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Human Dignity and Dr. Martin Luther King, Jr.

This week’s Torah portion, Beshalach, concludes the Torah’s recording of the enslavement and liberation of the Jewish people from Egyptian oppression by the Almighty, God. Pharaoh had been adamant in his refusal to heed the request of Moshe. We wonder why Pharaoh allowed the devastation of his kingdom that culminated with his army drowning in the Reed Sea. After all, what was Moshe asking of Pharaoh?

A careful reading of the Torah shows Moshe’s request was in fact very modest. All that Moshe asked from Pharaoh was that the Jews to be allowed a three day respite from work, to travel into the wilderness, to celebrate and bring offerings to Hashem, the creator of all mankind. (Shemot 5:3)

Contrary to the common notion, Moshe did not ask Pharaoh for a complete emancipation of the Jews. All Moshe was asking from Pharaoh was for the Jews to be afforded the basic human dignity of worshipping God. Interesting also to note is that Moshe, under God’s instruction, held this condition could be met even without their total release from servitude.

Over decades of life in America, the Black civil rights movement spawned a dynamic leader and articulate spokesman, the reverend, Dr. Martin Luther King, Jr. He, as well as many of his followers and supporters, looked to Moshe for inspiration. He studied the Bible for lessons in morality and ethics. He, along with fellow clergymen and congregants active in the Black civil rights movement, identified in various ways with the oppression of the Jews depicted in the book of Shemot. One their most familiar and poignant spirituals was the song, “Let my people go.” This refrain is repeated throughout the confrontation between Moshe and Pharaoh.

Modeling himself in part on the character of Moshe, Dr. King courageously preached, taught, and inspired others to put into action the words of our Torah, ויברא ה’ את האדם בצלמנו בצלם ה’ ברא אותו זכר ונקבה ברא אותם,   “And God created mankind in His image; in the image of God, He created him, male and female He created them.” This verse does not specify or single out any one race, ethnicity or gender as being more equal (which is logically impossible), better or above any other in the essence of its humanness, “created in the image of God.” Could the equality, then, in the creation of mankind, male and female, be stated any more clearly?! It is for this one idea, the most cherished of all human values expressed by our Torah, that Dr. King ultimately gave his life.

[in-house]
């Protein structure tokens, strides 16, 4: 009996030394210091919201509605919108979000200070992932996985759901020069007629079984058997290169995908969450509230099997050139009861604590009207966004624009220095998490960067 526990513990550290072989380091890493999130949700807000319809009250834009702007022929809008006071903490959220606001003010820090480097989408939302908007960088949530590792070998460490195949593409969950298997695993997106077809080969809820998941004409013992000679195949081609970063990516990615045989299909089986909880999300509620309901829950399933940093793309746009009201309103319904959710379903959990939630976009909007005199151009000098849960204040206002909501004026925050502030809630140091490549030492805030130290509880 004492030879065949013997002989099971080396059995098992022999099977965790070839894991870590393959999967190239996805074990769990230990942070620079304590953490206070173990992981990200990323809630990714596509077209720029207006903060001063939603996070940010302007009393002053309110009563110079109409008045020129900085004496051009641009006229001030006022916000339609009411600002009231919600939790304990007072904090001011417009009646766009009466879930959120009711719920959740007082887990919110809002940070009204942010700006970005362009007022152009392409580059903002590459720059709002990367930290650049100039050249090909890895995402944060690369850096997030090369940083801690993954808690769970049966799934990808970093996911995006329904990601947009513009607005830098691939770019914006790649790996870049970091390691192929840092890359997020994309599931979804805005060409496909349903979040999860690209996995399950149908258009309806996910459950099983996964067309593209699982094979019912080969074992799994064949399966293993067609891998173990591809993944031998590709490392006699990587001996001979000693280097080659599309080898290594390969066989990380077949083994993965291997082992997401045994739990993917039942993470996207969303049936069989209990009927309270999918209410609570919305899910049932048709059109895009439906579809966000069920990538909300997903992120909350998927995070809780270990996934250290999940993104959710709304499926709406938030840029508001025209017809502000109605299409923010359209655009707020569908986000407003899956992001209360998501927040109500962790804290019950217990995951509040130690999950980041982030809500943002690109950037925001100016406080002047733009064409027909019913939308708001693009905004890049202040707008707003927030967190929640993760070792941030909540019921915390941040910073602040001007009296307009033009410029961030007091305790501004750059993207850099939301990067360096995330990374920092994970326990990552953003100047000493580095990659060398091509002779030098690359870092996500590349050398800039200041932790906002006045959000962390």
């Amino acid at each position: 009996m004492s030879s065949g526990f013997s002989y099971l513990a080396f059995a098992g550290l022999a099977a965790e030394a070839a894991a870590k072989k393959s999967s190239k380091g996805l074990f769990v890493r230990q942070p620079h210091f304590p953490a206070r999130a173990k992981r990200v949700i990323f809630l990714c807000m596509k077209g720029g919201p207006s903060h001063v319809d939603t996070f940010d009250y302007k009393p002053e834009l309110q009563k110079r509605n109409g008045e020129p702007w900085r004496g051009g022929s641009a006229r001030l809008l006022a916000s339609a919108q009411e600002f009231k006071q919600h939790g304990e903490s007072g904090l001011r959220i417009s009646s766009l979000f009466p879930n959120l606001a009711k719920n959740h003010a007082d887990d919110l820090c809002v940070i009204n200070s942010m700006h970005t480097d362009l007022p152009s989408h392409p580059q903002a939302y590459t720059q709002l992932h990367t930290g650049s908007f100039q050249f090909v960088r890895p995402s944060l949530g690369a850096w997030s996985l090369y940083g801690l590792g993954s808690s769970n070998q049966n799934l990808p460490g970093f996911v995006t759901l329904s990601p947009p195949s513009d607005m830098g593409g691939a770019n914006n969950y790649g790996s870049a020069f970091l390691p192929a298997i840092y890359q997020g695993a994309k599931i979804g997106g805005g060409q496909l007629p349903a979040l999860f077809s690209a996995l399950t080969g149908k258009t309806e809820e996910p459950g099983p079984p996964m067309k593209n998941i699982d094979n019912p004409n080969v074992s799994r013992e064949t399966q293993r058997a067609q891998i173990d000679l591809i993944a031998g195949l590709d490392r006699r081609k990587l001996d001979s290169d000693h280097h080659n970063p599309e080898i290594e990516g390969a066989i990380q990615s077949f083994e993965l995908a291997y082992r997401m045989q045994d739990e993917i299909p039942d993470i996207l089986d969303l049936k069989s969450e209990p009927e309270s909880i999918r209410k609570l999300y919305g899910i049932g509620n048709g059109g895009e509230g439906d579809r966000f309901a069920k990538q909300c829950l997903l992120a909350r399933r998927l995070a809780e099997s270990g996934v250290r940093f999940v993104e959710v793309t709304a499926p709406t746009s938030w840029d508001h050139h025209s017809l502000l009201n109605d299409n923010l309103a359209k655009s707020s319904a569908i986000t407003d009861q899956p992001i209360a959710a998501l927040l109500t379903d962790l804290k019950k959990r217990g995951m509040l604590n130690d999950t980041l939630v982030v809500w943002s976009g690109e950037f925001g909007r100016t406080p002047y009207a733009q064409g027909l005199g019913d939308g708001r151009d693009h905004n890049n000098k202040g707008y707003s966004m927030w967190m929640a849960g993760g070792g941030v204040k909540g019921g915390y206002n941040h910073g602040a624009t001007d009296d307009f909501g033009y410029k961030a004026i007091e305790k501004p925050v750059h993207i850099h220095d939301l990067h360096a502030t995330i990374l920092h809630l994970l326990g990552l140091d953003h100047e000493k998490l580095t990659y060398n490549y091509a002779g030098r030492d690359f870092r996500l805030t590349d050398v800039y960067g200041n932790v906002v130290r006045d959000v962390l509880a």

A significant corollary of ethical behavior stems from this fundamental principle of our Torah: דרך ארץ קדמה לתורה, “proper conduct precedes, comes before Torah.”  Actions or words that discriminate between the value and dignity afforded to one individual or group versus another is a serious violation of our Jewish law, our ethics and our philosophy of life. Even having this attitude or mental outlook is nothing less than a degradation of God. Why? Simply put, it is patently false and a denial of God’s word.

As Jews, we are all too familiar with the ugliness and cruelty stemming from discrimination. This treatment has come upon us not only here in America but throughout the world wherever we have lived. But our Torah also repeatedly admonishes us, “Remember that you were slaves to Pharaoh in Egypt.” These words obligate us not only in the performance of specific commands and mitzvot, but they demand we stand up for human rights and the dignity of all people regardless of their religious affiliation, ethnicity, race or gender. If we are to truly fulfill our mission as אור לגוים, we must shed every vestige of prejudice.

In merit of fulfilling our most fundamental mitzvah, to uphold the dignity of all mankind, may Hashem continue His protecting care over Israel, Jews and God-fearing people the world over.

Shabbat Shalom,

Rabbi Robert Kaplan